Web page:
-- Update OrderEvent note
EXEC [dbo].[UpdateFrequencyCheckNote]
@NoteText = @NoteText,
@NoteId = @NoteId,
@LastPerformedDate = @LastPerformedDate,
@FrequencyCheckNoteId = @FrequencyCheckNoteId
END

END
ELSE
-- Create new note
EXEC [dbo].[CreateFrequencyCheckNote]
@NoteText = @NoteText,
@OrderEventId = @OrderEventId,
@LastPerformedDate = @LastPerformedDate

FETCH NEXT FROM EventLoop
INTO @OrderEventId
END
CLOSE EventLoop
DEALLOCATE EventLoop

FETCH NEXT FROM PatientLoop
INTO @PatientId
END
CLOSE PatientLoop
DEALLOCATE PatientLoop

FETCH NEXT FROM FreqOCLoop
INTO @OrderCode, @DaysBetweenTest, @TemplateNote
END
CLOSE FreqOCLoop
DEALLOCATE FreqOCLoop

Post #1470203
Posted Wednesday, July 3, 2013 1:44 PM


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there's two procedures that make it a bit complicated to convert to a set based operaiton, becaus3e both procs look like they fiddle with one row at a time:
[dbo].[UpdateFrequencyCheckNote]
[dbo].[CreateFrequencyCheckNote]

based on the name , i guess they insert or update a table...if it's the same table, unless there are some complex calculations in them, i think they can be replaced too; the devil is in the details.

i think it would be replaced by two set based operations, based on whatever table(s) those procs fiddle with(? OrderEvent from the comment?)

I'd only be guessing at this point, but i wanted to at least provide a somewhat intellgent example;
this will not pass syntax, but it kind of shows how you'd update from multiple sources:
UPDATE MyTargetTable
SET MyTargetTable.NoteText = OneOfTheSubQueryTables.NoteText,
MyTargetTable.NoteId = OneOfTheSubQueryTables.NoteId,
MyTargetTable.LastPerformedDate = OneOfTheSubQueryTables.LastPerformedDate,
MyTargetTable.FrequencyCheckNoteId = OneOfTheSubQueryTables.FrequencyCheckNoteId
--SANITY Check: run this SELECT to confirm we would updat ethe right stuff!
--SELECT *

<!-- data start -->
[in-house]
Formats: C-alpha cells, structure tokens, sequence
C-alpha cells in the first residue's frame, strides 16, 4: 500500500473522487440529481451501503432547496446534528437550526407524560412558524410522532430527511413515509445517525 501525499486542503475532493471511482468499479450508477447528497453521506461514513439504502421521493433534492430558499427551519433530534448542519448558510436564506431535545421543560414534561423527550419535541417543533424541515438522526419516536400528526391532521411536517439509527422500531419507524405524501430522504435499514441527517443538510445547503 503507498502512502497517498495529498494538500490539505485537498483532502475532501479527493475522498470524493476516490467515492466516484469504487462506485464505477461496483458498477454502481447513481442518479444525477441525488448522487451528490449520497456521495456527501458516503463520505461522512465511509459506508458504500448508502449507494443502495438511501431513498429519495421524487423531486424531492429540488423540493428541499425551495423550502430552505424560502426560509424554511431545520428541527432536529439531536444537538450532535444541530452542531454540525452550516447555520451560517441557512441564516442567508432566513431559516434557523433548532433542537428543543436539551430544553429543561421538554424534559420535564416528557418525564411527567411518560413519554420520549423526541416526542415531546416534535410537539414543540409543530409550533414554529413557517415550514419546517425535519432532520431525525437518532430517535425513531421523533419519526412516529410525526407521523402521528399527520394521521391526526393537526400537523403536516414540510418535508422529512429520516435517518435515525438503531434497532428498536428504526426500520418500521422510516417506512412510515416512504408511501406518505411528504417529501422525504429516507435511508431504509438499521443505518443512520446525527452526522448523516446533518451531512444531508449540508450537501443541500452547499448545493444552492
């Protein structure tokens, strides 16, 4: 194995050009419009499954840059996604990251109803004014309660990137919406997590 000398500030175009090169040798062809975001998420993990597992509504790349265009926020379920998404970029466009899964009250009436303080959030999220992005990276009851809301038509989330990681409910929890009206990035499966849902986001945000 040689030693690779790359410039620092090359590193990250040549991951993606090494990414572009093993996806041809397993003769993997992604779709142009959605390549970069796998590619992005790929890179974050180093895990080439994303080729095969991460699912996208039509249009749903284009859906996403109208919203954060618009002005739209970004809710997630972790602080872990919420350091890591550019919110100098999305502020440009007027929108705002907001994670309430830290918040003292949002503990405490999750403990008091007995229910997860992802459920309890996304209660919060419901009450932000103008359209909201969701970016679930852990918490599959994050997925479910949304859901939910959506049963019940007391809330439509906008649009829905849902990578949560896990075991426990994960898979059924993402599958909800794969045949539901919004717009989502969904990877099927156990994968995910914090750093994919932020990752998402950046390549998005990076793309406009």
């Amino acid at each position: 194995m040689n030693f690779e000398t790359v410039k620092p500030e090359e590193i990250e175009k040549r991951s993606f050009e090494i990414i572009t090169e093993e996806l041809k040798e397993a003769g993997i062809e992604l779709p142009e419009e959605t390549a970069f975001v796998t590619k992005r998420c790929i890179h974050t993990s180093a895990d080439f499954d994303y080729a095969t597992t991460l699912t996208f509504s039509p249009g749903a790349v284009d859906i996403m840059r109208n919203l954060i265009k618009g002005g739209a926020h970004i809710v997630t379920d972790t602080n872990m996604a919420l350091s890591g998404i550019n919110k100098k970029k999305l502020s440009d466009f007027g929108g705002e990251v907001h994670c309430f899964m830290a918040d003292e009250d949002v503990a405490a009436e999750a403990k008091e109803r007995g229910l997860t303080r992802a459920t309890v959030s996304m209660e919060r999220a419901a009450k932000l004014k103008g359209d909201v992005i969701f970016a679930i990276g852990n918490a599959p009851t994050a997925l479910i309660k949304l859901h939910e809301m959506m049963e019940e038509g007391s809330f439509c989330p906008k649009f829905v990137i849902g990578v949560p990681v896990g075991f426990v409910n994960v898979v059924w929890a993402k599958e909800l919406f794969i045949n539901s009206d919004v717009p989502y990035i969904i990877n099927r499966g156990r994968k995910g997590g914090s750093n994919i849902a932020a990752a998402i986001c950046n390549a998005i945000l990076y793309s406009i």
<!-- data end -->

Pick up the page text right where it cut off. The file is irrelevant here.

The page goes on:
FROM dbo.OrderEvent MyTargetTable
INNER JOIN dbo.FrequencyCheckNotes ON NoteOrderEventId = @OrderEventId
INNER JOIN (SELECT ColumnList FROM dbo.rvw_OrderEventOrderCodes as t1
inner join dbo.[Order] as t2 on t1.OrderId = t2.id inner join
dbo.Patient as t3 on t2.PatientId = t3.id
where t1.ScheduledDueDate > getdate() and t1.OrderCode=@OrderCode and t1.[Status]=2 and t3.PatientId = @PatientId



Lowell

--There is no spoon, and there's no default ORDER BY in sql server either.
Actually, Common Sense is so rare, it should be considered a Superpower. --my son
Post #1470210
Posted Wednesday, July 3, 2013 7:29 PM


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Here's my take:

Q: Can I avoid using cursors?
A: Most probably.

Q: How?
A: DDL and sample data needed along with expected results to get some working code. An explanation of any calculation rules would also be helpful if they're not obvious from the expected results.



My mantra: No loops! No CURSORs! No RBAR! Hoo-uh!

My thought question: Have you ever been told that your query runs too fast?

My advice:
INDEXing a poor-performing query is like putting sugar on cat food. Yeah, it probably tastes better but are you sure you want to eat it?
The path of least resistance can be a slippery slope. Take care that fixing your fixes of fixes doesn't snowball and end up costing you more than fixing the root cause would have in the first place.


Need to UNPIVOT? Why not CROSS APPLY VALUES instead?
Since random numbers are too important to be left to chance, let's generate some!
Learn to understand recursive CTEs by example.
Splitting strings based on patterns can be fast!
Post #1470281